HOLTVILLE — Ambitious Holtville High School seniors Ella Hoyt and Emil Schaffner took time out from busy schedules to inform the community about their experience this year with California Girls and Boys State.
They are a leadership program of the American Legion founded in 1935 to increase awareness of governmental processes while teaching students about the rights and responsibilities of citizenship.
The students addressed an audience of veterans, families and supporters at Legion Post 138 in Holtville on Dec. 2.
In the annual event, students spend a week participating as part of running mock local, county and state governments. Girls State convened at Claremont McKenna College, in Claremont, from June 24-29 and the boys met at California State University, Sacramento, June 20-27.
Diving in the Political Stream
Students often engage in electioneering upon their arrival and Ella said she knew she wanted to go for something big.
“I was head of the Health and Human Services Department as an assembly member of the state legislature,” she recalled. “I had to speak on behalf of my legislative bill before it goes before the floor of the assembly. It was very fast paced, but one bill we passed was to sustain aid to veterans.”
Ella explained debating was honestly fun and she thought it was cool to debate in a government setting and follow the rules.
“I liked listening to the other girls and by listening you picked up pointers on writing a speech–what to do and what not to do,” she said.
Toward the end of the week the students presented a civic expo.
“We set up a tent and had a lot of greenery,” Ella remembered. “Our town was called Summerville. And we produced a newspaper and explained how our city functioned.”
Emil recalled he followed a different path, avoiding elected office, he still engaged in the political process by “passing the bar exam” and becoming a lawyer.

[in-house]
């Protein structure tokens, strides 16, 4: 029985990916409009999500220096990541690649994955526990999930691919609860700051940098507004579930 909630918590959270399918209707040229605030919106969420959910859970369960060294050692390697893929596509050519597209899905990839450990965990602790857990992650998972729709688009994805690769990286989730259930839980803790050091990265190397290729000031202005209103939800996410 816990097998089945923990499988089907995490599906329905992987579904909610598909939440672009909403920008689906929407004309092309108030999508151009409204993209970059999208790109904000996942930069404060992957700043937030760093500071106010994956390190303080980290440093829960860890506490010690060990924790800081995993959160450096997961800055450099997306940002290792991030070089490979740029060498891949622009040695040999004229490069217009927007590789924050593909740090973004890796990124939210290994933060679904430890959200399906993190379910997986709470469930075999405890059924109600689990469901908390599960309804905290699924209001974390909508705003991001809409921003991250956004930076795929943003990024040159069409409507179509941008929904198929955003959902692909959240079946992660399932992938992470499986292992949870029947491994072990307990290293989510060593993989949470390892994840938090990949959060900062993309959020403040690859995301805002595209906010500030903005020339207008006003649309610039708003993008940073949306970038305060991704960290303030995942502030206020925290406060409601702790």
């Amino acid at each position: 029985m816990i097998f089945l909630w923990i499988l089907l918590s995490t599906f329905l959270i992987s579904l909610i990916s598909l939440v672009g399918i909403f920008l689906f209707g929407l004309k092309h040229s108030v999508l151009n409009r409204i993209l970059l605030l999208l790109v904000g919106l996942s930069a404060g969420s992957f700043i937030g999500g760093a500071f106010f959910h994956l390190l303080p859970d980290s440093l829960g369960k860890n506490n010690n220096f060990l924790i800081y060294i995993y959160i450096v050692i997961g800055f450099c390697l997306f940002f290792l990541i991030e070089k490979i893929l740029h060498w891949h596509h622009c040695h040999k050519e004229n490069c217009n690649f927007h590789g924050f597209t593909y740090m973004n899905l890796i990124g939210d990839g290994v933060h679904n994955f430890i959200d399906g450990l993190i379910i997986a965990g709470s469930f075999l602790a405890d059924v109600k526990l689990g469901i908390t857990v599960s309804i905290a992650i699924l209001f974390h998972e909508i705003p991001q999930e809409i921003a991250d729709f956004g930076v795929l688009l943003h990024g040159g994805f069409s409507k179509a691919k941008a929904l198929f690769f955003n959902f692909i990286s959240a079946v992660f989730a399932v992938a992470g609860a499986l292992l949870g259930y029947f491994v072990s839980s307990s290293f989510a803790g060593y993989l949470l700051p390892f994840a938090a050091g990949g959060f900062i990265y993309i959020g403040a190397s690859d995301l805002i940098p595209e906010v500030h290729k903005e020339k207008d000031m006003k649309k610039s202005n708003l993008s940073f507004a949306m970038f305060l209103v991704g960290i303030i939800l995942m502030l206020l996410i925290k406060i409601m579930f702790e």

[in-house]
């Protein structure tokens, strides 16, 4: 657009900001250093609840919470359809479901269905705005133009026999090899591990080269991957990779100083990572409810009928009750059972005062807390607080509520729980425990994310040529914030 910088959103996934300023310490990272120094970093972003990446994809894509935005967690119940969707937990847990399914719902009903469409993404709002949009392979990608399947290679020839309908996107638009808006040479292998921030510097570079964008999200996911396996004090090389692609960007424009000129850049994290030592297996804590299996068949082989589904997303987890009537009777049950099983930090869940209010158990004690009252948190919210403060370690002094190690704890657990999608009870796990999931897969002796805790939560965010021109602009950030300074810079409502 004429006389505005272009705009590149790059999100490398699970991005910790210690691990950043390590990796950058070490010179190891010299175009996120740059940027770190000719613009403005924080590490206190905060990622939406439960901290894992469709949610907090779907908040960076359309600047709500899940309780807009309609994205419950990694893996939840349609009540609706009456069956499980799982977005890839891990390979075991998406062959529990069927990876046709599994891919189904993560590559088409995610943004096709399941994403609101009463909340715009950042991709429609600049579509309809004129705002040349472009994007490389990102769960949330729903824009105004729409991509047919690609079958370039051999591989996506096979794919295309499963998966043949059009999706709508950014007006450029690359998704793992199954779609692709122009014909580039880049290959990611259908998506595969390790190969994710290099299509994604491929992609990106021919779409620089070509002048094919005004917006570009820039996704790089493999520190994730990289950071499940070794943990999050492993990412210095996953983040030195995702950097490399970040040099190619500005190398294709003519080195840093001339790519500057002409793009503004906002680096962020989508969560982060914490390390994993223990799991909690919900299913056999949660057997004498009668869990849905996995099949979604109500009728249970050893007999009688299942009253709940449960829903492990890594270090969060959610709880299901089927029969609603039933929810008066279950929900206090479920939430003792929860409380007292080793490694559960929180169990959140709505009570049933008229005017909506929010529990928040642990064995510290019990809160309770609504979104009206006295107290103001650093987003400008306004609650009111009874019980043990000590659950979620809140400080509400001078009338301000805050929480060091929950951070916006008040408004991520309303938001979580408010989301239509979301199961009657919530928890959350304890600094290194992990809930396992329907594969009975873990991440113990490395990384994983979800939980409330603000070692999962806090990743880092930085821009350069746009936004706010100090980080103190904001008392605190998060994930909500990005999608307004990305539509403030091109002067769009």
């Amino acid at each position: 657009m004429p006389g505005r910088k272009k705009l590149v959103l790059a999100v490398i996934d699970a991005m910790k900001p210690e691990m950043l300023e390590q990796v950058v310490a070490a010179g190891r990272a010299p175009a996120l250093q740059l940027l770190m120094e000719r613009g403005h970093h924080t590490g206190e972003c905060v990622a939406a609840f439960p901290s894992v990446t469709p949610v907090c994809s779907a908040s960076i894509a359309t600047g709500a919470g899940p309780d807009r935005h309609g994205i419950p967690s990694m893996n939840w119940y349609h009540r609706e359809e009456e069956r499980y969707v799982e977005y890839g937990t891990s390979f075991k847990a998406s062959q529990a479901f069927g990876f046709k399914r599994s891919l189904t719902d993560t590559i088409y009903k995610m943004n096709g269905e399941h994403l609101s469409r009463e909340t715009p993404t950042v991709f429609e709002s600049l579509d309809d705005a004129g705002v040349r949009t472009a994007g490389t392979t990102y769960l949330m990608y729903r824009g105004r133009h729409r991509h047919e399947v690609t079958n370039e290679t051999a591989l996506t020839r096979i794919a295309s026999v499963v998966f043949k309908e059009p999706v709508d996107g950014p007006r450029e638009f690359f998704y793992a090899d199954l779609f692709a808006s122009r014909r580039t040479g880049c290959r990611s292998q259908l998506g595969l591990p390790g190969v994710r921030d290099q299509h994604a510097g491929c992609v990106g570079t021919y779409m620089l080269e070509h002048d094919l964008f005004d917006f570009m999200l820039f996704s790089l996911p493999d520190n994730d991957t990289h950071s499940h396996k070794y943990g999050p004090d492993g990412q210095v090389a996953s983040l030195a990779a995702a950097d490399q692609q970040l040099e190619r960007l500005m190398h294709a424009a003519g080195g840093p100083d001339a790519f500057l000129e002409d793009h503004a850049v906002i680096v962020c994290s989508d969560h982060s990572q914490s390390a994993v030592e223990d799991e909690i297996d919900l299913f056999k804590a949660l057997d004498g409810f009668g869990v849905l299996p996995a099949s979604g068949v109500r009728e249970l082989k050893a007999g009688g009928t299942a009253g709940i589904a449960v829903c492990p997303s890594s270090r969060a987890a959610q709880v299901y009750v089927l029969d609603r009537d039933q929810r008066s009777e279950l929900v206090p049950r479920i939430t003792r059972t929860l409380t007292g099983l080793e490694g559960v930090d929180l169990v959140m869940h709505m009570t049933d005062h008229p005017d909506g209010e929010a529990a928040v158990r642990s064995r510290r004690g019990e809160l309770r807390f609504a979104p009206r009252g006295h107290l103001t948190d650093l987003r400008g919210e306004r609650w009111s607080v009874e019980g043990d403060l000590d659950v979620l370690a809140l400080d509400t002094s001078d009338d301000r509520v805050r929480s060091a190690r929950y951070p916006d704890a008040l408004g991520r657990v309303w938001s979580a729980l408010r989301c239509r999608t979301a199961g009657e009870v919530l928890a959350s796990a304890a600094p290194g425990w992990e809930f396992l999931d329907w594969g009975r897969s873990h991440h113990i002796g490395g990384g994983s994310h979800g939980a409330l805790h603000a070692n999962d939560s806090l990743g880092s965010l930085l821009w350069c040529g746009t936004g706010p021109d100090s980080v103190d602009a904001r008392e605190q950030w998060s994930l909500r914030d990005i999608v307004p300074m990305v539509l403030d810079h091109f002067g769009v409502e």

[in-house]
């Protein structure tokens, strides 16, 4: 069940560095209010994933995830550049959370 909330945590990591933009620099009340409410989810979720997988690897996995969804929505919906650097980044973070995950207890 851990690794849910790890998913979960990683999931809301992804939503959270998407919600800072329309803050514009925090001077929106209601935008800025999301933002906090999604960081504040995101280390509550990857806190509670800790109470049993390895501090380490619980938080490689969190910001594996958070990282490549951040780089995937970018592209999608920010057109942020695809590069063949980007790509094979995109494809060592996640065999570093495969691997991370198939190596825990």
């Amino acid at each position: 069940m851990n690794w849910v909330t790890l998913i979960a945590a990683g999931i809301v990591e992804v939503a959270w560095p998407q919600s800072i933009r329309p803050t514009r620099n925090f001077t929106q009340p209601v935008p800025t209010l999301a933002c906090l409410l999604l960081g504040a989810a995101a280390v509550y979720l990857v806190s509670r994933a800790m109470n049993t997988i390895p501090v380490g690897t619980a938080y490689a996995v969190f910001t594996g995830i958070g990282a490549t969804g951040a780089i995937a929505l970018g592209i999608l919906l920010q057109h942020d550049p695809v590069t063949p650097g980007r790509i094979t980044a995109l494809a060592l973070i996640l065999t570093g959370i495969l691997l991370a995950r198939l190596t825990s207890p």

“Our lead counselor, Dale Major, was a lawyer in real life,” said Emil. “He said we’d need a lot of money to fund our legislative programs. But my friend, Oscar, said a lot of students would wind up arrested. So, we set up a bail bonds business.”
Many students were arrested once their government began changing the colors of the stop signs, he explained.
“I got a lot of people out of paying traffic tickets,” Emil said. “On ‘Capital Day’ we helped get a bill passed to let high school students start school at 10 a.m. (as per recommendation of the Centers for Disease Control).”
Mentors Frame Legacy of Civic Programs
Andrew Lowenthal, former Imperial County Sheriff’s Office deputy, addressed the Post 138 audience later in the evening. A former Holtville resident, he now lives near Austin, Tex., yet he still serves as adjutant for Post 138.
“Boys and Girls State provides opportunity for our high school juniors to learn the pros and cons of crafting government legislation,” he said in an interview. “It will prepare them for their future. There’s the Eagle Scouts and then there’s the Boys and Girls State. Those who manage well here will go on to succeed in the outside world.”
Helina and Shannon Hoyt, attended in support of their daughter Ella. Helina explained Girls State is a great opportunity to spend time with like-minded peers who are proactive in their communities.
“Even though their opinions are different, they learned they had to cooperate to achieve a common goal,” said Helina. “Now, with every college application we receive they want to know what leadership, community engagement and volunteer experience you’ve had.”
Insider Advice From a Vet
Carlos Zaragoza, the brother of Sgt. Victor Zaragoza who is honored on Holt Park’s memorial wall, is a veteran, Post 138 member, and advocate of Boys and Girls State. He chatted with Ella and Emil after their presentations.
“Kids are one of the main reasons to participate (in Boys and Girls State),” he stressed. “American Legion is all about patriotism … and integrating our presence in the community.”
Inconspicuously overseeing the evening’s pot luck dinner and speakers John Jordan, commander of Post 138, has devoted 34 years to the American Legion Post. He explained Boys and Girls State is an opportunity to learn what is outside Holtville.
“It’s a chance to interact with kids their own age group,” he said. “They learn about other parts of California. We’re known in Imperial Valley for farming. But they farm in the Central Valley, as well as up north, Lassen County. These kids (Ella and Emil) they met had no idea where Holtville was. But they do now.”
This story is featured in the Dec 12, 2019 e-Edition.